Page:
I use a variety of combinations of wood – upcycled teak wood, neem, Indian birch – depending on the effect, dimension and result I want to achieve. Again, the combination of materials I use depends on the expression of an idea. It has to be true to the story I want to convey through my jewellery. For instance, for my Moksha collection I have used wood, brass and cotton cords. I like brass, copper and silver as these metals complement wood.

Temple-kaali-necklaceYour jewellery is handcrafted. How long does it take to create a collection?

A collection takes around four to five months to reach the prototype stage. I like living with an idea for some time and not really getting on with the execution immediately. The experience and beauty that has touched you stays subconsciously in your mind and always surfaces in a new form. During that time there is chaos in the mind. Chaos is a necessary condition for creation, as only from chaos a form evolves. I like to wait for that to develop before I put pen to paper.

Once I reach that stage then there is order and harmony in my mind I get on with extensive research, sketching and material exploration, making prototypes, etc. That’s the best part of my work. I love the process more than reaching the finished designs. Every moment spent in the construction of a piece or in developing it is a moment of happiness.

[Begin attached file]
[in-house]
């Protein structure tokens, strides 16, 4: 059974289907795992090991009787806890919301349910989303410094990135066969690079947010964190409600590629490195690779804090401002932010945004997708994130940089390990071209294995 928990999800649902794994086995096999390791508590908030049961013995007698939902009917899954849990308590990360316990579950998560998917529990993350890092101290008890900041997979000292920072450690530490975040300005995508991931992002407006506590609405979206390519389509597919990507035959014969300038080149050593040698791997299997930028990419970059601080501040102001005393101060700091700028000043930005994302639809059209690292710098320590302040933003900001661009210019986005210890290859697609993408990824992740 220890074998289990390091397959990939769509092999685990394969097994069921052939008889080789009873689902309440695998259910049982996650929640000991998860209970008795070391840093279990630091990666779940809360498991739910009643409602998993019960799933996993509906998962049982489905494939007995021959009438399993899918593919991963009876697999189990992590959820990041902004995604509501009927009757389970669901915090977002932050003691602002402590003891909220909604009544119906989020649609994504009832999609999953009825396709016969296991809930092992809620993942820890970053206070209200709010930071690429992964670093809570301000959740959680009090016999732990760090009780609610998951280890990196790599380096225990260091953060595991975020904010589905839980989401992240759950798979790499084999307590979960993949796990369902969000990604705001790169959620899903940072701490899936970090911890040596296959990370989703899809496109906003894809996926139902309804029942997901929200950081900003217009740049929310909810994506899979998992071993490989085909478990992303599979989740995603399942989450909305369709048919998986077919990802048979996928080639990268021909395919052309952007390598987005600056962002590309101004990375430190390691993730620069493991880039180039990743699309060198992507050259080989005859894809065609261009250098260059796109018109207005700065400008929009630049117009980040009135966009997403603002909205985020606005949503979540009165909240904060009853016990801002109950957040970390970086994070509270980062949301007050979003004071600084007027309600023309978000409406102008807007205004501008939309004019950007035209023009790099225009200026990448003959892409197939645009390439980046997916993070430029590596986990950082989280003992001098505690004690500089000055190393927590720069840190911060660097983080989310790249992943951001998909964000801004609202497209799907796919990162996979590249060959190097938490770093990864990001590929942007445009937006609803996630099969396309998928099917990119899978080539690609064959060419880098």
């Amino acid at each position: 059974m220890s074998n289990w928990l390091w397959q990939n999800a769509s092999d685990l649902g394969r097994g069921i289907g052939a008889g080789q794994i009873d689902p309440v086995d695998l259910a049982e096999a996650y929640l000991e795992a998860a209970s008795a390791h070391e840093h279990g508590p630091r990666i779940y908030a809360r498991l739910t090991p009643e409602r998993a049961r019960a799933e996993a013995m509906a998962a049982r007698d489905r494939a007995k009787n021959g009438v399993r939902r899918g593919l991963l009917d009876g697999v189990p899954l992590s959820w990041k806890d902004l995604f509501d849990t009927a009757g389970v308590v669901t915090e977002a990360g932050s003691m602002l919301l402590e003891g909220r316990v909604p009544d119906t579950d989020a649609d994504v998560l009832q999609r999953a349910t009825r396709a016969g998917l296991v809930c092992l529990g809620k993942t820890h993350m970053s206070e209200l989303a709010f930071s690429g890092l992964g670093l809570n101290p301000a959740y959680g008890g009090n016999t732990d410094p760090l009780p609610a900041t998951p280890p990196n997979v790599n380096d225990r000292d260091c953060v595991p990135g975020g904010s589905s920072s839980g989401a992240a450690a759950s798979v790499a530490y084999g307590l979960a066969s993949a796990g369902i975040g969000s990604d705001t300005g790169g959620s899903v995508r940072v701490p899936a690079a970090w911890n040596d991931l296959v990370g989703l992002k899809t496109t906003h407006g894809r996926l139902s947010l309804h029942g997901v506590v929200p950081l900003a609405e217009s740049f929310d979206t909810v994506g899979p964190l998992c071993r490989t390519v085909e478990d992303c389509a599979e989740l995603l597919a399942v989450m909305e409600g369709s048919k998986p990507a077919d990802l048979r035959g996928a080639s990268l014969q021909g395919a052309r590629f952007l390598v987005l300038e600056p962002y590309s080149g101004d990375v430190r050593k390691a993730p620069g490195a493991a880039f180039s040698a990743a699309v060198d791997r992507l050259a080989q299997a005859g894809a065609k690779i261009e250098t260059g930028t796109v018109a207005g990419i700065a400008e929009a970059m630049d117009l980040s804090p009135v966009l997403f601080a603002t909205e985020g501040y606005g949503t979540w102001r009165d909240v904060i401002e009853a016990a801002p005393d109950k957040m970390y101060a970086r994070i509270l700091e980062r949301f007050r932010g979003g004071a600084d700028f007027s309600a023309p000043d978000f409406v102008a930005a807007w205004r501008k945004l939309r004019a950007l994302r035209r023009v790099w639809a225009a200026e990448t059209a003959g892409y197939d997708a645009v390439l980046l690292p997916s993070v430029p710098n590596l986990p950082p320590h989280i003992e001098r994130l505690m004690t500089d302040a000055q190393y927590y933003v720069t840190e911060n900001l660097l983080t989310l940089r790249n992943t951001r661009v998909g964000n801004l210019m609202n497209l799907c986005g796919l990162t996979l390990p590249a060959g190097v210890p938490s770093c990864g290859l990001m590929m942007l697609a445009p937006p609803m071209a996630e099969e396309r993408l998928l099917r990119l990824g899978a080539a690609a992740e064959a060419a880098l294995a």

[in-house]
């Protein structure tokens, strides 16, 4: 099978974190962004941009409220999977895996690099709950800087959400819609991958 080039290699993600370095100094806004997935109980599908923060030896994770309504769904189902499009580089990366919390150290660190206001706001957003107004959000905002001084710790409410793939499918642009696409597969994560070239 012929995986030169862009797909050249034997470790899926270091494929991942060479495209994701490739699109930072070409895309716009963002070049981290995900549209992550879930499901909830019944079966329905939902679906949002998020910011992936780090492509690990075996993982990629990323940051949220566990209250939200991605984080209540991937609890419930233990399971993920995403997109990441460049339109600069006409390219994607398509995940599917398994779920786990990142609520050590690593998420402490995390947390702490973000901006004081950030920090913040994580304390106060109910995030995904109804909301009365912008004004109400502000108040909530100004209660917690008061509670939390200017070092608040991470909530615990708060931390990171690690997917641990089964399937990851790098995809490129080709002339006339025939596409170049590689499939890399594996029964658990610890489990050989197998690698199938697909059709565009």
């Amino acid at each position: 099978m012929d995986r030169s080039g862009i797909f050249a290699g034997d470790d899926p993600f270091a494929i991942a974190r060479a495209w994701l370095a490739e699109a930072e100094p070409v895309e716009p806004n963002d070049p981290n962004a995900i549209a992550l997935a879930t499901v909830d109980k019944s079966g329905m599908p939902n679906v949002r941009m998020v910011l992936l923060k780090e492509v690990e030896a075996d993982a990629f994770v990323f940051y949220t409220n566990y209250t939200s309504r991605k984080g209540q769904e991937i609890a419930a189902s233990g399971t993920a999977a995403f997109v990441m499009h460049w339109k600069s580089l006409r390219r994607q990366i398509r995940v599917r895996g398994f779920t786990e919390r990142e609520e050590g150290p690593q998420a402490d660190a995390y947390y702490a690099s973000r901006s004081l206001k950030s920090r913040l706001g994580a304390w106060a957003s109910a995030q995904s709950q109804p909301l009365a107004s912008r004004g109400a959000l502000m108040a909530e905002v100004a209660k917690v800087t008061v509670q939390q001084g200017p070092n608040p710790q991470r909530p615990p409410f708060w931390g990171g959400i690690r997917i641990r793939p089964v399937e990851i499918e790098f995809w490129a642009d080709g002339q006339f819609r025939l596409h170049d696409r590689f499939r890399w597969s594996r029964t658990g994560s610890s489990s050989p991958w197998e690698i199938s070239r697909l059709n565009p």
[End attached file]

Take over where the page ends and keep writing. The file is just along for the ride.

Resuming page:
What kind of paints do you use?

I combine various mediums to paint like acrylic, inks, etc., whatever works best on the base medium and does justice to the design. I do have artists helping me, especially with the production of the pieces to keep up with the demand.

durga-necklaceYour colourful and thematic collections are distinctly Indian and drawn from arts, architecture or mythology. Tell us more about it.

My inspiration comes from everything that exists around me. India is my muse. Every 200km, India is a new country with its own treasure trove of art and design. With my work I always seek to discover and understand different aspects of our cultural beauty and tradition. The architecture, geography, folklore, traditions, mythology, art forms… everything that represents India can be found in my designs.

My jewellery is an expression of what I feel, what I touch and what I have seen, or experienced, and the effect it has had on me. I just transform that experience into another form. I believe art is just a transformation of an ordinary experience into an extraordinary one. In that process you create something new, something beautiful. Jewellery just happens to be the medium of expression for me. That’s why more than jewellery I like to refer to it as ‘wearable art’.

Tell us about the philosophy of your brand.

My brand philosophy is quite simple – taking art from the walls of galleries and temples, from the pages of Indian folklore, from dance forms and tribal art, from architecture, rural India, and handing it to a woman as a form of adornment. A line of jewellery that is so unique, unusual and distinct from everything ever seen that stops you in your tracks and makes you wonder about how the designer ever thought of something like this.